Carl Icahn raises stakes in Chesapeake Energy in 1Q15
As evident from the chart below, after holding stakes steady or lowering them over the past few quarters, Carl Icahn increased stakes in Chesapeake Energy (CHK) in 1Q15. Under the old management, the company was on a spending spree across various shale regions, which pressured its balance sheet with a long-term debt of $13 billion and a cash position of less than $1 billion towards the close of 2013.
However, new management brought in a range of asset sales that lowered debt by ~$2.5 billion, leaving the firm with a cash position of more than $3 billion. Icahn probably has spotted an inflection point for the firm that is likely to be highly profitable after a rebound in energy prices.
Chesapeake Energy to redirect common stock dividend payment into capital expenditure
Oil and gas drilling firm Chesapeake Energy (CHK) is cutting its common stock dividend in order to maintain capital expenditure in the wake of a sharp nosedive in energy prices. However, Chesapeake’s move is in stark contrast to that of ConocoPhillips (COP), which announced last week that it would plough back on capital expenditure to protect its dividend.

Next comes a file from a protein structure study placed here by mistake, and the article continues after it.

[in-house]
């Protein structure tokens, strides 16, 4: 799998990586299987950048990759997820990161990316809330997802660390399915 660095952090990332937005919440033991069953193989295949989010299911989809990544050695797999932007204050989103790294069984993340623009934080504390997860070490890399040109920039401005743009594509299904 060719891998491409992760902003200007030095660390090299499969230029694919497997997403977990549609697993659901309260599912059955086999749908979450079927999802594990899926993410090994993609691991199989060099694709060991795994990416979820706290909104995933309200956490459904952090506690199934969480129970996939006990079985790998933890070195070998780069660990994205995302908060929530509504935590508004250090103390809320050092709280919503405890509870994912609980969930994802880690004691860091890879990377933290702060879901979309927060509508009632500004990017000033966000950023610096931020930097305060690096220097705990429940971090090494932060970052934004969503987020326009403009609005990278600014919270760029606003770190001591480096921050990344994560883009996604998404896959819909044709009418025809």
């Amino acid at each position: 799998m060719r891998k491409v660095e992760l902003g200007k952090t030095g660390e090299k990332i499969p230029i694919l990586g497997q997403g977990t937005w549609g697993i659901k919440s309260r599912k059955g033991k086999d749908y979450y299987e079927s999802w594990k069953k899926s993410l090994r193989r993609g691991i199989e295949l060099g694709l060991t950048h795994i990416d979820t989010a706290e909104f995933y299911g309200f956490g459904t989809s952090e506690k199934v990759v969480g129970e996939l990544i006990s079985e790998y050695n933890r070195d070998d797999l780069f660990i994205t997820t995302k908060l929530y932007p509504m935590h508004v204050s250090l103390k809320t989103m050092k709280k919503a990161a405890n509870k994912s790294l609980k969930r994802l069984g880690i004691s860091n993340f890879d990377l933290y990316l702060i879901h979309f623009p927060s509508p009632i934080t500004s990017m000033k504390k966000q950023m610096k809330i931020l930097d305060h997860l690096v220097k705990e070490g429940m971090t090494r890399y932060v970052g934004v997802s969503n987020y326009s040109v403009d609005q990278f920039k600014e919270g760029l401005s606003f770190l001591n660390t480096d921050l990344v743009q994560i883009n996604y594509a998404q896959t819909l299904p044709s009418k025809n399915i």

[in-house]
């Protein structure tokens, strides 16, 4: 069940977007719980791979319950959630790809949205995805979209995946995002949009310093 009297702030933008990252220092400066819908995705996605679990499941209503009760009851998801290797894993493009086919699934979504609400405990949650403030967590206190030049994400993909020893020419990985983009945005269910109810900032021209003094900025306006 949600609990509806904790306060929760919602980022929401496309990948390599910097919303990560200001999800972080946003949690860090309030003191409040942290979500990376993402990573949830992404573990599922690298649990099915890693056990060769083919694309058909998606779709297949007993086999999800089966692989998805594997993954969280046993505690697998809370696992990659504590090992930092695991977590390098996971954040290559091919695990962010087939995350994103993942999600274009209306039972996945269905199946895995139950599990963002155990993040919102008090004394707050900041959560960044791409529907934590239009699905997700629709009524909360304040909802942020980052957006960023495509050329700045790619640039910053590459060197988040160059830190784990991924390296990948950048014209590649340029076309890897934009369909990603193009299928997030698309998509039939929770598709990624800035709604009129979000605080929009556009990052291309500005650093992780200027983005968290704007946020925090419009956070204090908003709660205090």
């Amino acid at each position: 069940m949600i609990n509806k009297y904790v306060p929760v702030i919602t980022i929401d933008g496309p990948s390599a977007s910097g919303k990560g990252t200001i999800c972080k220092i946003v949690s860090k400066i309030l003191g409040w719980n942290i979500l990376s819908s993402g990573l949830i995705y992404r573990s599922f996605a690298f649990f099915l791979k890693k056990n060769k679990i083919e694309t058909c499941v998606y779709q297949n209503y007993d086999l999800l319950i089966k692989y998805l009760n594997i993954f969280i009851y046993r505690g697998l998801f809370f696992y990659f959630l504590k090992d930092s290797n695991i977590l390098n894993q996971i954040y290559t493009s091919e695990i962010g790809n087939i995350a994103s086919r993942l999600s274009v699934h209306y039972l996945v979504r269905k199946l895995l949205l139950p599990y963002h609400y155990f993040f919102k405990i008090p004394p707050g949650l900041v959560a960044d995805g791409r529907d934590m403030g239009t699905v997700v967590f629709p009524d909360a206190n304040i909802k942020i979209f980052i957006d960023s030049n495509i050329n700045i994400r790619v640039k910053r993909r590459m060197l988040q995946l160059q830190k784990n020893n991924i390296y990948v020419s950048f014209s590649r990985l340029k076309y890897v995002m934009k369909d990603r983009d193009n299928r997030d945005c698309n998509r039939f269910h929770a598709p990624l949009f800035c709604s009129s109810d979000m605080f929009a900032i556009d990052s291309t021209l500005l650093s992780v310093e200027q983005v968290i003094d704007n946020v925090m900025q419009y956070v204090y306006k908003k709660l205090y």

Analysts said CHK’s decision was bold and that it would minimize the probability of a liquidity crunch for the firm. It is noteworthy that Chesapeake maintained dividend payments through the financial crisis and energy plunge in 2008, so the present move is a historically significant one.
Chesapeake’s expensive transport contracts and high debt levels are sore points
As per a Forbes article on July 21, 2015, by Antoine Gara, expensive oil and gas transport contracts weigh down on Chesapeake’s finances. These contracts cannot be tweaked to be in line with falling production volumes. Thus, the firm is forced to maintain its output even in times of weaknesses in commodity prices. Additionally, the balance sheet position of Chesapeake is pressured by its ~$11 billion long-term debt obligation as a result of a rush to purchase drilling acreage spread across the US during times of high energy prices.
Chesapeake Energy, Anadarko Petroleum (APC), and EOG Resources (EOG) are part of the SPDR S&P Oil & Gas Exploration & Production ETF (XOP) with total-debt-to-total-capital ratios of 0.39x, 0.40x, and 0.25x, respectively.